Andrew Jack is Moscow bureau chief of the Financial Times, which is a pro-Big business UK paper. The paper hasn't been particularly focused or interested in Russia, except occasion critical outbursts of FT columnist Quentin Peel. The author is one of the whole crew of young Anglo-American correspondents who felt compelled to write a book after several years in Russia. The sweep of the book is broad - it is the Russia's business elite, GULAG, transitional economy, KGB, communism, city of Moscow, Russian political system, and Chechnya. It is impressive for anyone to cover all these topics in one swift stroke, but inevitably questions arise about a depth of such a book and its usefulness in predicting the Russia's future. The book didn't impress me very much on either of these counts. The author, who is essentially an investigative reporter, has undeniable strengths, which are in his knowledge of details: a date, a name, an event, some important personal detail. But a solid big picture unfortunately is not among them. The book is filled with little nuggets of information about Russia, Russian `oligarchs', and politicians, but I don't think it has a real depth, nor I am convinced that the book offers an objective portrait of `Putin's Russia'. In the book Russia is portrayed essentially as an imperfect, if not unsuccessful, disciple of laissez-faire capitalism practiced by US and UK. Also, the author does not appear to be as peeved as Marquise De Custine, but comes close sometimes.
Jack writes in crisp, short sentences. He is obviously familiar with Russian language and throws lots of names around, but his anglicizing of Russian names is annoying. For example, on page 37 he mentioned `Old' Square in Moscow. In Russian language it is `Staraya' Square. With the same success one could call the Kremlin `the Tower'.
Many pages are filled with author's personal `disappointments' in Russia from his description of unsuccessful attempts to buy fresh lattice to his accounts of agonizing encounters with Russian traffic police - the feared GAI. A lot of it appears to be a natural frustration of a foreigner, who is just trying to figure out what makes the Russians tick.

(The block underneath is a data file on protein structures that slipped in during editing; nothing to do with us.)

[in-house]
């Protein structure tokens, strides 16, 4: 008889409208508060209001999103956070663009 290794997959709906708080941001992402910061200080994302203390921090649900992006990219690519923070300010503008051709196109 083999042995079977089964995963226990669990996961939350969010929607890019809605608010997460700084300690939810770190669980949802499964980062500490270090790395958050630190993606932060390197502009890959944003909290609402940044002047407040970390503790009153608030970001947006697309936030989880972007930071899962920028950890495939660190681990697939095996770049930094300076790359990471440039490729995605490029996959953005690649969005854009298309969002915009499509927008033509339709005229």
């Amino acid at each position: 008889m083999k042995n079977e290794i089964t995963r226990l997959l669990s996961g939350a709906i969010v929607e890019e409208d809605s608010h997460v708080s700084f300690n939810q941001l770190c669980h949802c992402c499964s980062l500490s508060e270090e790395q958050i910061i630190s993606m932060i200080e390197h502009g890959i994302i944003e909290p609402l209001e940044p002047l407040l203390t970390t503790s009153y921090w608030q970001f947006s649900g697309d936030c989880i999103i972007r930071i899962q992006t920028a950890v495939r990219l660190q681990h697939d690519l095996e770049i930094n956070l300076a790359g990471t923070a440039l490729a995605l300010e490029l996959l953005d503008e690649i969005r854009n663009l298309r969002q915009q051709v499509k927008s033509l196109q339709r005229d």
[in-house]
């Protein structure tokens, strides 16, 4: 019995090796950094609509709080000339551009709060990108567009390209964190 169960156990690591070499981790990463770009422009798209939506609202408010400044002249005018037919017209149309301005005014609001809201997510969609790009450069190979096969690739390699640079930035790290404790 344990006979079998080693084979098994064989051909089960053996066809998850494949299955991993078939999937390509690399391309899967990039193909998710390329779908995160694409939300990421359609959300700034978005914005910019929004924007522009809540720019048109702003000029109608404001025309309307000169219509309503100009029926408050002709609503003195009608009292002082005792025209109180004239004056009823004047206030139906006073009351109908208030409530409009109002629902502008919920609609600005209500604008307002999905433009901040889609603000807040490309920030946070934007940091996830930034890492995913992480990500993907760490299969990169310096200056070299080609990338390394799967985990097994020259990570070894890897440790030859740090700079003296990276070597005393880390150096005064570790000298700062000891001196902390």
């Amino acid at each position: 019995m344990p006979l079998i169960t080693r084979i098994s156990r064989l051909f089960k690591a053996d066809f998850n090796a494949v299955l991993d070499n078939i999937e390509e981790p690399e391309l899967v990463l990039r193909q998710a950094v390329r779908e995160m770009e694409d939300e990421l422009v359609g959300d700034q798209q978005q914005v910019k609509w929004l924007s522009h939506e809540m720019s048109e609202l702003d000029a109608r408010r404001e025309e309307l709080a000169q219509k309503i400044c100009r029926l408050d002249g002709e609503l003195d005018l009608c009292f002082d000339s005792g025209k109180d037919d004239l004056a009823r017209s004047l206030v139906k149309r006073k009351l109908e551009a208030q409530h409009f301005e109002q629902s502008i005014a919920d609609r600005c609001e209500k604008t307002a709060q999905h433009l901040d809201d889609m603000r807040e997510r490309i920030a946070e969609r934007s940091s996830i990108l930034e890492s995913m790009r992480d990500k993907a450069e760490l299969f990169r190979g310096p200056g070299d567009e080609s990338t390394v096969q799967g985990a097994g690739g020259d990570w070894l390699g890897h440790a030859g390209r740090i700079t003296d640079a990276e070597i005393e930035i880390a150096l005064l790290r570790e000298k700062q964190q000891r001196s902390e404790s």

The most important weakness of this book is its failure to examine Russia on its own terms, not to try to fit it into `the bed of Procrustes' of Anglo-American model, code of behavior, and virtues of US-style market democracy. Of course, Jack is right then saying that Putin's priority is modernization of Russia, not building a `democracy that bears more than a superficial resemblance to the variance recognizable in the west.'
But the author's attitude, as shown in his choice of words, is quite wrong. Looking at the examples of countries like Japan and Singapore, how could one say that the Anglo-Saxon way of market democracy is the only way to achieve prosperity and modernization? Why, if fact, it should be desirable in Russia?
The massage of the book is pedestrian `Russia in 2008 is likely to be a country in better shape than some now fear, but not as impressive as it might have been had Putin used his potential to the full' (page 339).
The tone of patronizing superiority notwithstanding, one doesn't have to go through 350 pages to figure that out. I was impressed with his exercise in semantics when he called Russia a country, which `is shifting from anarchic liberalism towards liberal authoritarianism', but it really explains nothing. `Liberal' means different things to different people. In Russia `Young liberals' is a contemptuous name (even a swearing word) for a group of reformers who carried out `the shock therapy' of the early nineties. Incidentally, these `young liberals' have had little to do with liberalism, but were adherents of rightist Thatcherism, standing for massive privatization, withdrawal of price control, trickle-down economics, and general free-market fundamentalism.
What is particularly puzzling is Jack's failure to notice a most striking feature of Kremlin's policies. It is not Putin's connection to KGB, which makes him noteworthy, but his Russian version of Gaullism. Like De Gaulle, Putin is a nationalistic, populist leader, insistent on a strong presidency, and determent to actively encourage a `multi-polar' world, in order to check US dominance. All these have clear earmarks of French Gaullism a la Russe, and, incidentally, and not surprisingly France has been the closest Russian ally in the world. Mr. Jack who was stationed in Paris before Moscow didn't seem to bother to make a connection.